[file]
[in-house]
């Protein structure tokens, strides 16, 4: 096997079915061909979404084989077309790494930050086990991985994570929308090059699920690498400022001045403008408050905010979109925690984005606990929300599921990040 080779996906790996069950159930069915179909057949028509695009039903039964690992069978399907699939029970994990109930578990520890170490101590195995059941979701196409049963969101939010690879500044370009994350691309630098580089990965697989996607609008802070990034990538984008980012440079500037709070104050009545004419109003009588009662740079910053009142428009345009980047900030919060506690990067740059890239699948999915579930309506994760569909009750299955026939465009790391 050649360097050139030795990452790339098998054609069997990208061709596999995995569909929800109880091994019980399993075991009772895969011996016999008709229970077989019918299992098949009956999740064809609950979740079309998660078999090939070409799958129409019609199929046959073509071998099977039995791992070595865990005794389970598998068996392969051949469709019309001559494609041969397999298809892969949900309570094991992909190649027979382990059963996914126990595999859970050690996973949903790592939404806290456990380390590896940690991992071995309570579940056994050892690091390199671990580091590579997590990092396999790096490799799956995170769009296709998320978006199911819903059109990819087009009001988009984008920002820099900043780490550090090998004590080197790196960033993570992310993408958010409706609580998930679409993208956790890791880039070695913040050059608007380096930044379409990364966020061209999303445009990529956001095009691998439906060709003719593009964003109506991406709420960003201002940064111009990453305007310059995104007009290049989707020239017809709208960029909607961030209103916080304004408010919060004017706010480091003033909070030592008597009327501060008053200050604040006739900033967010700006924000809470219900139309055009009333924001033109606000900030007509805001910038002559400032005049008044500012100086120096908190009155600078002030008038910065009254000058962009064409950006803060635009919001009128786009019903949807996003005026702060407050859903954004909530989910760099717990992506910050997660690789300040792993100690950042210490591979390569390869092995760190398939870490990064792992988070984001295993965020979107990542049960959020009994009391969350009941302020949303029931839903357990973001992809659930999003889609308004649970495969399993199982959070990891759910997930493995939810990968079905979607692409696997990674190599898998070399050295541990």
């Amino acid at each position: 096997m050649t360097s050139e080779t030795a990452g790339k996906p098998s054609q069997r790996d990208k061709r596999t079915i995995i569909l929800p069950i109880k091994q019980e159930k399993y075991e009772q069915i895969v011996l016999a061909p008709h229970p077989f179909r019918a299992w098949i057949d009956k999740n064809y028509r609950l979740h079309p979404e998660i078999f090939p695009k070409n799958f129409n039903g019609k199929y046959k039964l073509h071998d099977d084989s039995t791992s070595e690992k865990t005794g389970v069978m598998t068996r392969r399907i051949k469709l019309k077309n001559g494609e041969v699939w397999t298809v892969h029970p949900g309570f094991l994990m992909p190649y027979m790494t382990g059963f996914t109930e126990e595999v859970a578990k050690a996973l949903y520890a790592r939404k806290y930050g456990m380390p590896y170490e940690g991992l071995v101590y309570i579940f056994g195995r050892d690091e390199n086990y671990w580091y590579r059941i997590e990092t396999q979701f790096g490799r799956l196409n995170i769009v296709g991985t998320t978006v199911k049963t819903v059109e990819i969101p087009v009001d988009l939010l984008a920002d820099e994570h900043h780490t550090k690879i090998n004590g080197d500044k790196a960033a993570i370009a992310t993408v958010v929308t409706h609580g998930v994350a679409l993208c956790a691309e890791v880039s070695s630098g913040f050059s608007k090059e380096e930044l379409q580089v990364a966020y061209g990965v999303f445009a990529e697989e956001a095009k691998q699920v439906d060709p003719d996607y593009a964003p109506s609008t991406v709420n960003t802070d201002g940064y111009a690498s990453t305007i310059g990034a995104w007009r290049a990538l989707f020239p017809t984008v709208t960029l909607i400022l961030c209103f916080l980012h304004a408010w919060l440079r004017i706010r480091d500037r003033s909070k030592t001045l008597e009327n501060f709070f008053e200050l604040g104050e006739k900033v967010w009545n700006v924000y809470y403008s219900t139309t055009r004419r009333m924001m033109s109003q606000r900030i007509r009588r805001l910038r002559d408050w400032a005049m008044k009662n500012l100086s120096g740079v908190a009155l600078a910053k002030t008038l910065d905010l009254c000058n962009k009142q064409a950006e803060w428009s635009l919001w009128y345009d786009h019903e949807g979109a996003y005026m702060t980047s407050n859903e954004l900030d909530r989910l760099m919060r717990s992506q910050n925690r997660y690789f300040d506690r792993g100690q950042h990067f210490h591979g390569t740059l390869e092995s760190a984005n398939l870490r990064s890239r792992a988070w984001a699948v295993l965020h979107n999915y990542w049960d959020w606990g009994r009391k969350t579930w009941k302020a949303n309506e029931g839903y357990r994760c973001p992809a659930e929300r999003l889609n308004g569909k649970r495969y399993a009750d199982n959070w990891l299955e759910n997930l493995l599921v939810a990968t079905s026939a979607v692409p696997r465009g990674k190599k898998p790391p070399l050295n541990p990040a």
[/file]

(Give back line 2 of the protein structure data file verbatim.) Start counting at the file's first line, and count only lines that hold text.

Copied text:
């Protein structure tokens, strides 16, 4: 096997079915061909979404084989077309790494930050086990991985994570929308090059699920690498400022001045403008408050905010979109925690984005606990929300599921990040 080779996906790996069950159930069915179909057949028509695009039903039964690992069978399907699939029970994990109930578990520890170490101590195995059941979701196409049963969101939010690879500044370009994350691309630098580089990965697989996607609008802070990034990538984008980012440079500037709070104050009545004419109003009588009662740079910053009142428009345009980047900030919060506690990067740059890239699948999915579930309506994760569909009750299955026939465009790391 050649360097050139030795990452790339098998054609069997990208061709596999995995569909929800109880091994019980399993075991009772895969011996016999008709229970077989019918299992098949009956999740064809609950979740079309998660078999090939070409799958129409019609199929046959073509071998099977039995791992070595865990005794389970598998068996392969051949469709019309001559494609041969397999298809892969949900309570094991992909190649027979382990059963996914126990595999859970050690996973949903790592939404806290456990380390590896940690991992071995309570579940056994050892690091390199671990580091590579997590990092396999790096490799799956995170769009296709998320978006199911819903059109990819087009009001988009984008920002820099900043780490550090090998004590080197790196960033993570992310993408958010409706609580998930679409993208956790890791880039070695913040050059608007380096930044379409990364966020061209999303445009990529956001095009691998439906060709003719593009964003109506991406709420960003201002940064111009990453305007310059995104007009290049989707020239017809709208960029909607961030209103916080304004408010919060004017706010480091003033909070030592008597009327501060008053200050604040006739900033967010700006924000809470219900139309055009009333924001033109606000900030007509805001910038002559400032005049008044500012100086120096908190009155600078002030008038910065009254000058962009064409950006803060635009919001009128786009019903949807996003005026702060407050859903954004909530989910760099717990992506910050997660690789300040792993100690950042210490591979390569390869092995760190398939870490990064792992988070984001295993965020979107990542049960959020009994009391969350009941302020949303029931839903357990973001992809659930999003889609308004649970495969399993199982959070990891759910997930493995939810990968079905979607692409696997990674190599898998070399050295541990």